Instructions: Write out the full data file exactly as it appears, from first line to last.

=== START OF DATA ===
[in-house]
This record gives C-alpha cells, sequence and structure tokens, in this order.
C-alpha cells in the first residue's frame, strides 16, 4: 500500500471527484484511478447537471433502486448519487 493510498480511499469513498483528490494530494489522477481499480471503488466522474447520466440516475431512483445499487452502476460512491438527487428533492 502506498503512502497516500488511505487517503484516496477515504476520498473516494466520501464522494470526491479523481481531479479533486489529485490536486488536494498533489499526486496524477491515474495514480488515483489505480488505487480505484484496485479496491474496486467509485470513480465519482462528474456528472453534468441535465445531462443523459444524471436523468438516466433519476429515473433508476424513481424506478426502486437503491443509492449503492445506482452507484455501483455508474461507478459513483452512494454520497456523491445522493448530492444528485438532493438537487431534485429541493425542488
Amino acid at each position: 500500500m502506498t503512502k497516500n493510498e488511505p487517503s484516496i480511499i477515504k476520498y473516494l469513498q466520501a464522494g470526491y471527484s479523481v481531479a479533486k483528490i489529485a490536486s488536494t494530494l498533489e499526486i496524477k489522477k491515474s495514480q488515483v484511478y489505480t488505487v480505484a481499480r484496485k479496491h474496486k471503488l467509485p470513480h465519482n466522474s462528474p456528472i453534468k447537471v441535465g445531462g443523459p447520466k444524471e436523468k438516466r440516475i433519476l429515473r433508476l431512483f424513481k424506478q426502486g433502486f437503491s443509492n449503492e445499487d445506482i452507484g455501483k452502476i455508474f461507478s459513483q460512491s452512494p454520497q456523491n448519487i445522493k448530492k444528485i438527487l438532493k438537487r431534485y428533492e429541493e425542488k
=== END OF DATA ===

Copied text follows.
[in-house]
This record gives C-alpha cells, sequence and structure tokens, in this order.
C-alpha cells in the first residue's frame, strides 16, 4: 500500500471527484484511478447537471433502486448519487 493510498480511499469513498483528490494530494489522477481499480471503488466522474447520466440516475431512483445499487452502476460512491438527487428533492 502506498503512502497516500488511505487517503484516496477515504476520498473516494466520501464522494470526491479523481481531479479533486489529485490536486488536494498533489499526486496524477491515474495514480488515483489505480488505487480505484484496485479496491474496486467509485470513480465519482462528474456528472453534468441535465445531462443523459444524471436523468438516466433519476429515473433508476424513481424506478426502486437503491443509492449503492445506482452507484455501483455508474461507478459513483452512494454520497456523491445522493448530492444528485438532493438537487431534485429541493425542488
Amino acid at each position: 500500500m502506498t503512502k497516500n493510498e488511505p487517503s484516496i480511499i477515504k476520498y473516494l469513498q466520501a464522494g470526491y471527484s479523481v481531479a479533486k483528490i489529485a490536486s488536494t494530494l498533489e499526486i496524477k489522477k491515474s495514480q488515483v484511478y489505480t488505487v480505484a481499480r484496485k479496491h474496486k471503488l467509485p470513480h465519482n466522474s462528474p456528472i453534468k447537471v441535465g445531462g443523459p447520466k444524471e436523468k438516466r440516475i433519476l429515473r433508476l431512483f424513481k424506478q426502486g433502486f437503491s443509492n449503492e445499487d445506482i452507484g455501483k452502476i455508474f461507478s459513483q460512491s452512494p454520497q456523491n448519487i445522493k448530492k444528485i438527487l438532493k438537487r431534485y428533492e429541493e425542488k